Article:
While going into business to work for yourself is an exciting time, there will be a lot you will need to consider. Self-employment means you will be taking on many responsibilities in the course of running your business, including meeting your tax obligations.
What is self-employment status?
If you start to work for yourself, you will be classed as a sole trader – whether or not you inform HMRC. Being self-employed, you will have to complete an annual Self-Assessment return and pay taxes.
There is no legal definition of self-employment, meaning your status will be determined by the circumstances; it is not a choice you can make or a box you can choose to tick.
In terms of tax liabilities, your employment status depends on a number of factors.
You will be classed as a sole trader if you are running your business for yourself and taking all the responsibility and decision-making, such as price setting and providing the equipment to carry out the work, if you have multiple clients or customers at the same time and you are providing your products or services to make a profit.
It is also possible to be both an employee and self-employed at the same time, for example, if you are employed during the day but work for yourself during evenings or weekends.
Self-employment or set up a company?
One of the most important decisions you will have to make when starting to work for yourself is whether to act as a sole trader or to set up a company.
Self-employment can be more straightforward than setting up a company, but you still have to ensure you understand and meet your tax obligations.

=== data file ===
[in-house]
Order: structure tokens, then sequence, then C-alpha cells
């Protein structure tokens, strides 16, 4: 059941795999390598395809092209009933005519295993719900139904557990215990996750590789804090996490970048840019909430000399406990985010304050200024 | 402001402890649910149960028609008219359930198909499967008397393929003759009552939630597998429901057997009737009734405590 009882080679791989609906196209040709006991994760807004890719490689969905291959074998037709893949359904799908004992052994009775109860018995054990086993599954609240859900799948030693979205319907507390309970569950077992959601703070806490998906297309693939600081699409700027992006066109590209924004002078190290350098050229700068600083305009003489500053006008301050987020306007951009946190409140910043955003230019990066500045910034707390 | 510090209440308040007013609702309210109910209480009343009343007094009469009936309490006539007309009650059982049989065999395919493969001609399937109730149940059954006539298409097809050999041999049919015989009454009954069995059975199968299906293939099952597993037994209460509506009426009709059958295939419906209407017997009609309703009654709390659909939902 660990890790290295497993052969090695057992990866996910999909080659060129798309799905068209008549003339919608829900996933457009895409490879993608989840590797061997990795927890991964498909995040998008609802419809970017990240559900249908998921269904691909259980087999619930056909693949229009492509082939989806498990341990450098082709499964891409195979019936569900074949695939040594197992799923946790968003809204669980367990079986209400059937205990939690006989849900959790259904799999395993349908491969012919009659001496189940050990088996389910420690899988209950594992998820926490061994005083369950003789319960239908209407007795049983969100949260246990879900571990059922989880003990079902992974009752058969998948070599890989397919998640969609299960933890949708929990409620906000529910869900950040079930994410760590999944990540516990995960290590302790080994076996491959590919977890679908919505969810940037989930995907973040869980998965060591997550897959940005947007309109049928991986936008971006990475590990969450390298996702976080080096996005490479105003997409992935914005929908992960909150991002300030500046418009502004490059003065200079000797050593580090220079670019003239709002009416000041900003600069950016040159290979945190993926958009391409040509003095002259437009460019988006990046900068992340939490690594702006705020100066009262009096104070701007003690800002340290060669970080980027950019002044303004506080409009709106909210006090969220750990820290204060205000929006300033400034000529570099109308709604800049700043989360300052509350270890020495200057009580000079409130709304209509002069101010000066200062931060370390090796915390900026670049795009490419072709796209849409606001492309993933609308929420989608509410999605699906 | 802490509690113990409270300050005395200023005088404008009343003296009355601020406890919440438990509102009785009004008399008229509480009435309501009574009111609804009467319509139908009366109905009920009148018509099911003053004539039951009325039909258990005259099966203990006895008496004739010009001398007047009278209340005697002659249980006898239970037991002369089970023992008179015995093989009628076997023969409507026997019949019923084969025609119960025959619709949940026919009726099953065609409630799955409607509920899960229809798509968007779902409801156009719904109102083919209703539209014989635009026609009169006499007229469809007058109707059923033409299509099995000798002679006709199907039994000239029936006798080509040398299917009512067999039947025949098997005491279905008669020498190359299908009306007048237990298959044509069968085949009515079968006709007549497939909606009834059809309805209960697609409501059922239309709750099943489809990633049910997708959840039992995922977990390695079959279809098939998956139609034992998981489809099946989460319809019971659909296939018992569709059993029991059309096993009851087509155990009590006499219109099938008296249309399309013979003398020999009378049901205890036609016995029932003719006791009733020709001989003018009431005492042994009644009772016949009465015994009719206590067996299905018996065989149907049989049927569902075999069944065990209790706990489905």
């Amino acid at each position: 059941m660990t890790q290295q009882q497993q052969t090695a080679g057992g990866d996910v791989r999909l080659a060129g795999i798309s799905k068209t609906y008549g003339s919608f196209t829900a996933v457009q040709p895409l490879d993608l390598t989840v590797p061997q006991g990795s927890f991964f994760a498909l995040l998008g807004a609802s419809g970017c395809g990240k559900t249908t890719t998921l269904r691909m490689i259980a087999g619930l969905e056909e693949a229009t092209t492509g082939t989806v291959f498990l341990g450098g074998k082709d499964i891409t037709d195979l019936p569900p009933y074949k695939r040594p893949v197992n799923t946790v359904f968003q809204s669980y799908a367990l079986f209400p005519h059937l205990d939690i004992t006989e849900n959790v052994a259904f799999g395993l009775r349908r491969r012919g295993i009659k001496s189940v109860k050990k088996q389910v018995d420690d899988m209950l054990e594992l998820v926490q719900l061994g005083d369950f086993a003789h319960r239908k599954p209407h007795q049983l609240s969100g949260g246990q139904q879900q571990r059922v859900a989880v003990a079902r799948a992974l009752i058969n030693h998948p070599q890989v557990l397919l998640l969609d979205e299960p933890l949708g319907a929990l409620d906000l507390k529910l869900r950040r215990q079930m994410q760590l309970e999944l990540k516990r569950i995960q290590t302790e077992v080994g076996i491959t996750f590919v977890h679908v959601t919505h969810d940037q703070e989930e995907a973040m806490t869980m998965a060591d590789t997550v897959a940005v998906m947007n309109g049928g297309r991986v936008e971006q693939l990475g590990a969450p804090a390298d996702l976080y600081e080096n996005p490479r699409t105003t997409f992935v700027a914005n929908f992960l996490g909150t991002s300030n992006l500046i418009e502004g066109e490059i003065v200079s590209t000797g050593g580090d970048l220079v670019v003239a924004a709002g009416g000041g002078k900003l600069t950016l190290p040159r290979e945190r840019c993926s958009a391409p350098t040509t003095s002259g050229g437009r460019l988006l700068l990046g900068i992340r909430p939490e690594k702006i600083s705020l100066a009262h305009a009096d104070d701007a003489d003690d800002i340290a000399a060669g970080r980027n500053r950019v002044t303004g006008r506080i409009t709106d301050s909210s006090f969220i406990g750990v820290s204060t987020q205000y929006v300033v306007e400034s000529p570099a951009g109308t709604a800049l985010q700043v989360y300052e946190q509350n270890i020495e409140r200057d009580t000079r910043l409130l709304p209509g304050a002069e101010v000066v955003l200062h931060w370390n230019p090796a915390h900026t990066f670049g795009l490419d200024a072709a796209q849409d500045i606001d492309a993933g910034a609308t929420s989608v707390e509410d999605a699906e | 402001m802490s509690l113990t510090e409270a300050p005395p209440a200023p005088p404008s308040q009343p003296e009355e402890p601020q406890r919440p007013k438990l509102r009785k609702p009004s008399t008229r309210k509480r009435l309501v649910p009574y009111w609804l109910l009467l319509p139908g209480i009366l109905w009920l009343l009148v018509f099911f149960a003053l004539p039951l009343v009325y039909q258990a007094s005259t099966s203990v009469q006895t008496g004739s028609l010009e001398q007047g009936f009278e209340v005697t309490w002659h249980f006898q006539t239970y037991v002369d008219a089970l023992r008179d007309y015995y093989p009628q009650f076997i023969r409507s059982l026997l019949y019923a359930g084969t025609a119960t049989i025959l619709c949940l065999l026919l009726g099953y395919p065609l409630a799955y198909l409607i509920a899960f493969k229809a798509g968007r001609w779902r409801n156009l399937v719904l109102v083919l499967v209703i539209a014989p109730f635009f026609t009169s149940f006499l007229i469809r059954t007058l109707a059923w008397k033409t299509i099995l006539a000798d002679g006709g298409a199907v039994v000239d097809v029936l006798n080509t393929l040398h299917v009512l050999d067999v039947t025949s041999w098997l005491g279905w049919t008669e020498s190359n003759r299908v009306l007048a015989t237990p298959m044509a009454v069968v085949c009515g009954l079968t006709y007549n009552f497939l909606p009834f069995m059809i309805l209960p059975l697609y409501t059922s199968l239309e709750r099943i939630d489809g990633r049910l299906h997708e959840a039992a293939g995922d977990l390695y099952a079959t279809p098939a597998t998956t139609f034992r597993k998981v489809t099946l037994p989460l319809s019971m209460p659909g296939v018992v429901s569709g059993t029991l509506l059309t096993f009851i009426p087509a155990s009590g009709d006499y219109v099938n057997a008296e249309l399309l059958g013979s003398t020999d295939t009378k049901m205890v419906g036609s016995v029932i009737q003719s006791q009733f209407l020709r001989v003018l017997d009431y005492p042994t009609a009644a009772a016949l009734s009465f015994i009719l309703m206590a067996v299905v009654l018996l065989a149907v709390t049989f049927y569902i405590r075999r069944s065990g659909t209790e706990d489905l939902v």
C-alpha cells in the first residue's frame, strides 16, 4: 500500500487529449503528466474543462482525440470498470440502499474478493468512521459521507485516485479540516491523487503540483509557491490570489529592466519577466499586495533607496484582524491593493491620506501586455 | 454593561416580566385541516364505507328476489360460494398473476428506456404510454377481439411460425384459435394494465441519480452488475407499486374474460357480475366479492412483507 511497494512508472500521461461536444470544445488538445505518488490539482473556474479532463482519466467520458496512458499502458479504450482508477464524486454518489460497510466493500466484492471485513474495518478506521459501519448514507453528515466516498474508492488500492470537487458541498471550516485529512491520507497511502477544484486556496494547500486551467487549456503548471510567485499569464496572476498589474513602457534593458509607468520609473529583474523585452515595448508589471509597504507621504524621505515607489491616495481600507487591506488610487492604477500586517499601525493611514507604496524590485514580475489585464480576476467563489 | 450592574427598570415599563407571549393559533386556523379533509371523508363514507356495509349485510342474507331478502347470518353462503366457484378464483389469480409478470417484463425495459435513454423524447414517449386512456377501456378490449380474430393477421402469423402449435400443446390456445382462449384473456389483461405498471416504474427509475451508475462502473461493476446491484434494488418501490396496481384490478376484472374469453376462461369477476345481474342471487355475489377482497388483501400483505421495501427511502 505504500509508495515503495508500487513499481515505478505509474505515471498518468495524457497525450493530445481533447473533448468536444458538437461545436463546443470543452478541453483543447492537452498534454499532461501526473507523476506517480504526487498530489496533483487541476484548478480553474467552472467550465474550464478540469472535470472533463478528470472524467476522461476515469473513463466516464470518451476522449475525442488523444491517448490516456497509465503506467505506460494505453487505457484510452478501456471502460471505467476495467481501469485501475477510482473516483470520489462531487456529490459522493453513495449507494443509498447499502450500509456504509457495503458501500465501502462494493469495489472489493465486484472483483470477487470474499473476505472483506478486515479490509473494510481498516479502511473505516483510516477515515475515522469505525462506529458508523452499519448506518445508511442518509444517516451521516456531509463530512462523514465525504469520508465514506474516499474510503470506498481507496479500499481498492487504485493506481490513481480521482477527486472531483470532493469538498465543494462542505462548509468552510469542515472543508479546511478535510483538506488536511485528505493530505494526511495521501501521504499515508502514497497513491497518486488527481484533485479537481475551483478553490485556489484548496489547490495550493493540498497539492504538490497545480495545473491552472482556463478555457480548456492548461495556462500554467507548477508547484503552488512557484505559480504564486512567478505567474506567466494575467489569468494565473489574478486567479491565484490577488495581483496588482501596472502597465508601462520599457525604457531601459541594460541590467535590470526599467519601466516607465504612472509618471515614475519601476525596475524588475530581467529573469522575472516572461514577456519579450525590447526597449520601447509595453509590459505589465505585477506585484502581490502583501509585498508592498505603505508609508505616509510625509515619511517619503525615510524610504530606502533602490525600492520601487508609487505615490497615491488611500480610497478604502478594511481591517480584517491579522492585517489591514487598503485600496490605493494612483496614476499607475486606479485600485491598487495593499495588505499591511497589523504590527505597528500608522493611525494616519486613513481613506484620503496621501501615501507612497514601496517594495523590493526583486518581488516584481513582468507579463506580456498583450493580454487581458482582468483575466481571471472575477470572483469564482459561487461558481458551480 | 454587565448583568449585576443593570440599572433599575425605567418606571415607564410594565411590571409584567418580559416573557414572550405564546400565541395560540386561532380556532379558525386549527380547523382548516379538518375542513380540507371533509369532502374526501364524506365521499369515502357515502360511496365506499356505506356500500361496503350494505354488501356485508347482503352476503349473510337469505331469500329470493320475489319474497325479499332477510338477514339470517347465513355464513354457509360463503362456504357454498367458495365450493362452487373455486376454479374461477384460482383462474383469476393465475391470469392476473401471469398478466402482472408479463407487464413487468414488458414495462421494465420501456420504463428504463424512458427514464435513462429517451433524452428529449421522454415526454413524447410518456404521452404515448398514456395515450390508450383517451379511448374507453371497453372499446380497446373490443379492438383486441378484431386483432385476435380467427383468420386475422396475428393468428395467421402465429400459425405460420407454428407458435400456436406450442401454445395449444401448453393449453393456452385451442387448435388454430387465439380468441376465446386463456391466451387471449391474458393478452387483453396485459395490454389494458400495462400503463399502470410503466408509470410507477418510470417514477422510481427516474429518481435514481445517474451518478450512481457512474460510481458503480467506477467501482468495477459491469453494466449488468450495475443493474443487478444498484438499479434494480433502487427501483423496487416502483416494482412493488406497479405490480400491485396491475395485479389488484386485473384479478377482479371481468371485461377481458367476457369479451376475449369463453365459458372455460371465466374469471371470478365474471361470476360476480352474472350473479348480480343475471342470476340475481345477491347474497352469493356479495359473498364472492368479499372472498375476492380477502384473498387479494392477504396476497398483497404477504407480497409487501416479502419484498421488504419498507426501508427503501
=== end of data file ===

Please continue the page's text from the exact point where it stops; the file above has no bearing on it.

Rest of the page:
Sole traders have responsibility for all decisions and aspects of running their own business, from invoicing and bookkeeping to filing tax returns. Business and personal finances are treated as the same, which can be easier from an administrative perspective, but also means any financial difficulties facing your business will also impact your personal finances.
Setting up a limited company will mean business and personal finances are separate as the company is a separate legal ‘entity’. Operating a limited company, however, brings considerably more administrative and reporting responsibilities.
In most cases, people will start out as sole traders, before moving on to set up a limited company once they are established with customers and set up to meet the admin requirements of running a limited company.
Registering as self-employed with HMRC
As a sole trader, you are required by law to register as self-employed with HMRC. This is best done as soon as you start working for yourself so that you can stay on top of your paperwork, and certainly no later than 5 October after the end of the tax year that you started being self-employed. If you do not register, you could be charged a penalty.
Once you register, you will be given a Unique Taxpayer Reference (UTR). This is a unique ten-digit number that you will need in any dealings with HMRC such as completing your Self Assessment tax return.
You will then receive a notice from HMRC to complete your tax return for the tax year you started your business.
If you have in the past been previously registered as a sole trader, you will be reissued your old UTR when you re-register.